IT was an all-time Herald classic, to be cut out and sent to friends and colleagues abroad. Many will have it framed.
Even if you didnâ€™t see it last Friday, you would have heard about it. It provided merriment in bars and clubs across the country. As the nation sank further into the abyss, the Herald declared: “Zimâ€™s inflation not that bad.”
It was not that bad, it said, when compared to Weimar Germanyâ€™s monthly 3,25 billion percent in 1923 or Hungaryâ€™s 4,19 quintillion percent in 1946. Then there was Yugoslavia in 1993 where the monthly rate reached five quintillion percent.
So, no reason to worry then. We are “yet to claim number one spot in modern world history”. But judging by the speed at which we are travelling we will soon be there, on a par with post-war Hungary!
But the Herald must get some sort of award for this latest piece of sunshine journalism.
Do the people working at the Herald really believe that “Zimâ€™s inflation not that bad”? Is that what people say? What sort of cloud-cuckoo land do these guys live in?
Then there was the bit in the story which said: “A tough monetary policy, a balanced blend of economics and politics, as well as increased production will be key to achieving macro-economic stability.”
Indeed, but since when has this government ever shown the slightest inclination to achieve these goals? Journalists have a duty to exercise healthy scepticism when reporting on these matters, not utter gullibility.
We were interested to see in the Herald last Thursday a ZimOnline interview with Welshman Ncube which our paper also carried. What caught our attention was the spin given to the interview in the introduction (that the Herald was just seeking clarification on Morgan Tsvangiraiâ€™s “dithering”) and the omission of the interviewerâ€™s name.
Why was the Herald unable to disclose that the interview was conducted by Basildon Peta?
Here we have a case of a publisher denying to a journalist his right to proper attribution. The Herald was happy to use the interview because it was grist to its political mill, but was unwilling to credit the person responsible for it. This is another sign of a suborned media that conducts vicious attacks on journalists based outside the country, questioning their professionalism, but is then happy to appropriate their copy when it suits them.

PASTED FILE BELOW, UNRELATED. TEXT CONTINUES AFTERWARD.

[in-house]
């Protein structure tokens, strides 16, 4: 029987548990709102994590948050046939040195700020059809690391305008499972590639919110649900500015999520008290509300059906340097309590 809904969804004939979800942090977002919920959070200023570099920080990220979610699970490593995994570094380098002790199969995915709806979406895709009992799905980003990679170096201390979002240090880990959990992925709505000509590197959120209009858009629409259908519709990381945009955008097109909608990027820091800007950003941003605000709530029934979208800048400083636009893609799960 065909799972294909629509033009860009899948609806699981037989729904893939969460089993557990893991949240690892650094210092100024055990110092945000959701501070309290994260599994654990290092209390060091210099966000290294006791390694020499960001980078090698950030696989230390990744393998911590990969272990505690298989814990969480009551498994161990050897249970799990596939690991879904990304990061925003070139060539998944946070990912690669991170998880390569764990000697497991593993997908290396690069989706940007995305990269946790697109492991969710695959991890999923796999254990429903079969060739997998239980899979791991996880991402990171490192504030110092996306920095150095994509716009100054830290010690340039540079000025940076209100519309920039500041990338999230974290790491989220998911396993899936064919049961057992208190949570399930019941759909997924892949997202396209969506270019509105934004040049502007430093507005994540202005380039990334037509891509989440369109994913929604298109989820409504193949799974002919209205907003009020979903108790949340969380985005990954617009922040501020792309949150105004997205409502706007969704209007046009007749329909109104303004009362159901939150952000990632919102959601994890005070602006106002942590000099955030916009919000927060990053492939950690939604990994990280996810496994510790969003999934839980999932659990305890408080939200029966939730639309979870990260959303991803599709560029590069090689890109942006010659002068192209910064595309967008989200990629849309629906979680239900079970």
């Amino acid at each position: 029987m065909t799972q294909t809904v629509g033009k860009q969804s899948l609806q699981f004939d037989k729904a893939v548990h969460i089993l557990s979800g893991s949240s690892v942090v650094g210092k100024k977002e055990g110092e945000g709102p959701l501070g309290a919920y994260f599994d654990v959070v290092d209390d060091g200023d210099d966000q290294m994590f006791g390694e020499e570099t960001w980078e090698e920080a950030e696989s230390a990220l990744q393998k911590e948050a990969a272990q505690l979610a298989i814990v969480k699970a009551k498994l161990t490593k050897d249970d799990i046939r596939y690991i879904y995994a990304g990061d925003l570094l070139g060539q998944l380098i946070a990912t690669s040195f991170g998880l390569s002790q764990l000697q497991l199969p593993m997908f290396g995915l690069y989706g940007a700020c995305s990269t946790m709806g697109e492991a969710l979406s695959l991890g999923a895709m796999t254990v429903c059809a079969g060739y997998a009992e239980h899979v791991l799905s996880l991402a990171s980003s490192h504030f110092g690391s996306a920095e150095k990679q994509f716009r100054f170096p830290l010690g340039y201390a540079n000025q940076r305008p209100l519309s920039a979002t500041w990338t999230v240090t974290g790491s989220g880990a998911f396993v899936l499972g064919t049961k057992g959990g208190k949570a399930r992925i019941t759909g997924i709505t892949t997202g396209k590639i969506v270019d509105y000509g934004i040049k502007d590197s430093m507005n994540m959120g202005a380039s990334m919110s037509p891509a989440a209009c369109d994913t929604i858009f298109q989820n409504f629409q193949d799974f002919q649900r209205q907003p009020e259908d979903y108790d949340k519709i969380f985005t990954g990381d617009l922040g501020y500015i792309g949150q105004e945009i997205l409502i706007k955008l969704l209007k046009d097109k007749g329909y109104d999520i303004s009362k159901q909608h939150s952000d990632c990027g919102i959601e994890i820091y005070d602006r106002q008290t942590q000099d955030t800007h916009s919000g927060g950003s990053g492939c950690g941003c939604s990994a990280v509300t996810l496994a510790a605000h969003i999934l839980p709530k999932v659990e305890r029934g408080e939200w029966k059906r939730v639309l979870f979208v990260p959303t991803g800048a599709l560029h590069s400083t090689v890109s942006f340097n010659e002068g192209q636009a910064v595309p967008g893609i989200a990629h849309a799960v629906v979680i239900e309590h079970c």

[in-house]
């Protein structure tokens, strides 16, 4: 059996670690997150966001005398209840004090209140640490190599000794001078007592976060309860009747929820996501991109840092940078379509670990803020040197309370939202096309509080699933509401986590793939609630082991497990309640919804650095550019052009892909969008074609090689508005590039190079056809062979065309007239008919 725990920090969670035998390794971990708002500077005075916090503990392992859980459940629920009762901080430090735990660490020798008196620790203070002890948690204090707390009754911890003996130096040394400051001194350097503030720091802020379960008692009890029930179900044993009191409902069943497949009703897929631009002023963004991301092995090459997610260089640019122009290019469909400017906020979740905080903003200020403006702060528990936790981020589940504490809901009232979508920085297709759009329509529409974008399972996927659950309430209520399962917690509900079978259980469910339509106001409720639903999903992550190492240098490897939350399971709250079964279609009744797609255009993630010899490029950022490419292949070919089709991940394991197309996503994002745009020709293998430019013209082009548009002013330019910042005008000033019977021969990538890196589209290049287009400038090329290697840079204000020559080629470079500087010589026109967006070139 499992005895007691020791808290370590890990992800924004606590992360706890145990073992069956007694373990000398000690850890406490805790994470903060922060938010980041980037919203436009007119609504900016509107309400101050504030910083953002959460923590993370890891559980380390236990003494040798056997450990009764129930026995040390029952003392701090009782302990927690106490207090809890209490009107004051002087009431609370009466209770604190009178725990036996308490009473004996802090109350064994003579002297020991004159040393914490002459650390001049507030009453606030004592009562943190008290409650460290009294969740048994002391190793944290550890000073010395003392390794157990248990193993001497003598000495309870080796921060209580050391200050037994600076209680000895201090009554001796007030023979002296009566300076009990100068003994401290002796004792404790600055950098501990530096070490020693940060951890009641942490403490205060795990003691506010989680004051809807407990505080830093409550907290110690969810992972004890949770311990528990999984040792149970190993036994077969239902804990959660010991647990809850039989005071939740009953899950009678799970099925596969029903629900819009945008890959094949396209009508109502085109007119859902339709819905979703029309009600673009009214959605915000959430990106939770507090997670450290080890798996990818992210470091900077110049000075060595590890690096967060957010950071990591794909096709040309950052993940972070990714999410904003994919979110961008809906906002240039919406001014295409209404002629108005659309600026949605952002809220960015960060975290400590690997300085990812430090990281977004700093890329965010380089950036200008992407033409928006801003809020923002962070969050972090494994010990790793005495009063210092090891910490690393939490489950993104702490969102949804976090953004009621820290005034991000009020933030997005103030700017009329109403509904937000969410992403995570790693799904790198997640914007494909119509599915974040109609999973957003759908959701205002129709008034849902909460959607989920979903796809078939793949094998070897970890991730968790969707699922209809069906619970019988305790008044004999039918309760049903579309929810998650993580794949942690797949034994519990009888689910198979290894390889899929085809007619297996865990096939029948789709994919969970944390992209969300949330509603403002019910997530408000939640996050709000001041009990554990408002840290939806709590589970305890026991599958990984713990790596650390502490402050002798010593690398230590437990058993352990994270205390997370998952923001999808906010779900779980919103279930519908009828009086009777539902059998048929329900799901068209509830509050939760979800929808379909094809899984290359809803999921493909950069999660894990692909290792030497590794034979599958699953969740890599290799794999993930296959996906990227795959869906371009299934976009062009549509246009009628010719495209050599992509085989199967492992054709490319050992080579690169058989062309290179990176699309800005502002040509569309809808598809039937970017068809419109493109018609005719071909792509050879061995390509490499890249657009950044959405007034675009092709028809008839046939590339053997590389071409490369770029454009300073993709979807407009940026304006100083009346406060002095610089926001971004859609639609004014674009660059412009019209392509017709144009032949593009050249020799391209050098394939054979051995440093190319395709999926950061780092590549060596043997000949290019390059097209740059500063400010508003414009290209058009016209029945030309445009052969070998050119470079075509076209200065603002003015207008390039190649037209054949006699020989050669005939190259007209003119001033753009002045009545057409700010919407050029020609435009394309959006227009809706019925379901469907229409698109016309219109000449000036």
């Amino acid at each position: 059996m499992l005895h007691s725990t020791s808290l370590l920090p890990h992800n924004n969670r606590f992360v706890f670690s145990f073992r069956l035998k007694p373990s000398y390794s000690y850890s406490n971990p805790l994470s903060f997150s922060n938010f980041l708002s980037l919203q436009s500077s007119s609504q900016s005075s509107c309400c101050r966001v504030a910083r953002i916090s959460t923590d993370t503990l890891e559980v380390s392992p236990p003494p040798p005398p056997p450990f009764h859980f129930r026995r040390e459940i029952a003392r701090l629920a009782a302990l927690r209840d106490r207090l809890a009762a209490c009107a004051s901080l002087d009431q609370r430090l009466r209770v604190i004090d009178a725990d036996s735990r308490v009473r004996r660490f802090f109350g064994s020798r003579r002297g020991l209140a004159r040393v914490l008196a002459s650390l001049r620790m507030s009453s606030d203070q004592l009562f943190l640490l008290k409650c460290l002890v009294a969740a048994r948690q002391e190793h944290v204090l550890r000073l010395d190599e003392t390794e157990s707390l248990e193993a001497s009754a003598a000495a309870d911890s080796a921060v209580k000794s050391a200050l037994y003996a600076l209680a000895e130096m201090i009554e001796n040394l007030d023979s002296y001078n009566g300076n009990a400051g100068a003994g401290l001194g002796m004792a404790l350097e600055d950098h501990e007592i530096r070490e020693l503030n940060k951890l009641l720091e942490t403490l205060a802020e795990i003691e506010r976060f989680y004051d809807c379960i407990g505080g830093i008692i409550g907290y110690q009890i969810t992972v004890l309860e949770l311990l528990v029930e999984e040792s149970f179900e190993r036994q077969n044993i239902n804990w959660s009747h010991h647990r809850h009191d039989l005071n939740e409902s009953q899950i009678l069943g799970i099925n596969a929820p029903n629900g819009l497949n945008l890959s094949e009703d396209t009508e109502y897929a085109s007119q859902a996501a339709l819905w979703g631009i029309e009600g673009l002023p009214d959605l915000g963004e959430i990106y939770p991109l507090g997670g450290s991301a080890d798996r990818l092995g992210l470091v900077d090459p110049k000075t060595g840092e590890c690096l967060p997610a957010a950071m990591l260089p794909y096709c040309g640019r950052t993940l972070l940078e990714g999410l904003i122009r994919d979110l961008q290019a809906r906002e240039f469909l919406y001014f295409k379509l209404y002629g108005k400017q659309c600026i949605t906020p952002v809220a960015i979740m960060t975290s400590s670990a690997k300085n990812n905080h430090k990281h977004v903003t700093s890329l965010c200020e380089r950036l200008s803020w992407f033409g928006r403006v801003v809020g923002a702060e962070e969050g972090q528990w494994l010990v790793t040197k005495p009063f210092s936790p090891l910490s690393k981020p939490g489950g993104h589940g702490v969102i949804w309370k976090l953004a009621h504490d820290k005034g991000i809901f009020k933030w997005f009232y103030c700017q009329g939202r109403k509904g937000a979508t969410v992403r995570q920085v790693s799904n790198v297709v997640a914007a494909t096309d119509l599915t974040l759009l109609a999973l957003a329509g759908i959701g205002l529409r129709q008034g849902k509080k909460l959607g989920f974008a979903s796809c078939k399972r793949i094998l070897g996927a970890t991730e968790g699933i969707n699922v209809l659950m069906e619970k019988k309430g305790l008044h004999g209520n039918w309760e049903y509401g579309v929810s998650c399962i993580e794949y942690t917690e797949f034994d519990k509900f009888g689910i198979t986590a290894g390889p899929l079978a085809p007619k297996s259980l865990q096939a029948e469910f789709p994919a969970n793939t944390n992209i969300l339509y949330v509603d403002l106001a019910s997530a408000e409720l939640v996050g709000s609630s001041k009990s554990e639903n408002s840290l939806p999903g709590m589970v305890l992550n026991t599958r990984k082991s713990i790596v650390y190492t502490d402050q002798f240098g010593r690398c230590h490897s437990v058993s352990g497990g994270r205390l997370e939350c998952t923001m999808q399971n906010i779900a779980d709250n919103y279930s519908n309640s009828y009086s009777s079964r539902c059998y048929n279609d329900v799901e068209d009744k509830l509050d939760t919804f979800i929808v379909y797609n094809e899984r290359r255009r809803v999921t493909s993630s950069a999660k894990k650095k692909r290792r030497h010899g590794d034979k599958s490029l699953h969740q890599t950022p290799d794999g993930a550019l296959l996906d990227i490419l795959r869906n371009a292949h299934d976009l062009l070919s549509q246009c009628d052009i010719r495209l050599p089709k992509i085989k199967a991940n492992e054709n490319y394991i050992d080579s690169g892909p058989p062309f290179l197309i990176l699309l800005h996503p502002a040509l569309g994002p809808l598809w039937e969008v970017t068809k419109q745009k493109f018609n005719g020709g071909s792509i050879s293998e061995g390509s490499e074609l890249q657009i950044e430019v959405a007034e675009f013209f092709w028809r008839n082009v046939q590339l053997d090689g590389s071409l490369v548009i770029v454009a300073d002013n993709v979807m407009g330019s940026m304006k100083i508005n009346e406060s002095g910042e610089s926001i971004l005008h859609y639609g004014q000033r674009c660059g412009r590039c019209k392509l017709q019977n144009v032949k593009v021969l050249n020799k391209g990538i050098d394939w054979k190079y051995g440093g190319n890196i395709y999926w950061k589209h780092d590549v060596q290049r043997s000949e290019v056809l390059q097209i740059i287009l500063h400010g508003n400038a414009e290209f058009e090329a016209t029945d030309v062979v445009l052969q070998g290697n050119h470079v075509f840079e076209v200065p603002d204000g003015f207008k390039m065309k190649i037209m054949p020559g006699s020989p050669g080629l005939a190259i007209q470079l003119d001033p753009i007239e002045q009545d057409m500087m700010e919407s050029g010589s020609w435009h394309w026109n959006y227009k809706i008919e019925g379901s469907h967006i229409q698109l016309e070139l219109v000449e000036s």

Muckraker is delighted that Kirsty Coventry was able to bring honour to the country with her gold and silver medals haul. They seem to have generated a good deal more excitement than the medals handed out a few weeks ago to those responsible for the current mess.
But Kirsty should beware of attempts to associate her with the Chitungwiza Aquatic Complex. This mosquito-infested pond has become a byword for Zimbabweâ€™s misrule.
At the time of its construction for the All-Africa Games in 1995 the government was warned of the danger of it becoming another useless white elephant.
Sure enough it was never put to good use. Zimbabweans like Kirsty who wish to excel at their chosen sport have to seek the hospitality of nations denounced daily by our politicians and state media.
It would be entirely inappropriate in the circumstances to accept the dubious honour of having any sporting facility here named after her. Kirsty should be happy with her diplomatic passport and leave it at that.
Meanwhile, the anti-Tsvangirai campaign is scaling new heights. What this has done is to show the outside world the “face of the beast” he is up against here. Can you imagine MPs elected by the people being arrested when arriving at parliament to be sworn in?
There was a nice little letter in the Herald last week saying it was “odd that a whole nation can be held to ransom by the intransigence of one manâ€¦What monster are we creating in allowing one man to think he holds our destiny in his hand?”
We enjoyed the debate between George Charamba and Tendai Biti on the pages of last weekâ€™s Mail & Guardian. Asked what he considered the most important outcome of the inter-party talks, Charamba put economic independence at the top of his list.
“To put it down simply to matters of democracy and good governance is missing the issue altogether,” he said. “Talks are of no significance if they do not address economic independence.”
Asked what influence Zimbabweâ€™s economic decline had on the talks, Charamba asked “what decline”? The banks and mining companies were doing very well. They were in for the long haul.
Biti on the other hand said that the economic decline was proof of the fact that nationalism had been a failure. Some peopleâ€™s values systems were skewed and the economy is the least of their concerns, he said. Thousands were fleeing the country every day. Inflation was sky-high.
“One of the ironies of the present matrix is that the regime that has made sovereignty the national religion has made the Zimbabwean economy so vulnerable. This has decreased our independence.”
Irony indeed. In an editorial the M&G points out that under the deal being offered to Tsvangirai, Mugabe would retain the right to hire and fire ministers and to veto all legislation.
“How can a lasting solution to the countryâ€™s profound crisis be found?”
ecretary for Justice David Mangota doesnâ€™t appear to grasp the elementary principle that it is injudicious for judges to accept gifts from any source other than those prescribed by law.
That includes accepting anything from the Reserve Bank. Nobody is opposed to the government “looking after the judiciary”, as he ineptly puts it.
This means they will be giving more of their time and attention to their work, he claims. Werenâ€™t they doing that in the first place? Perhaps he could enlighten us.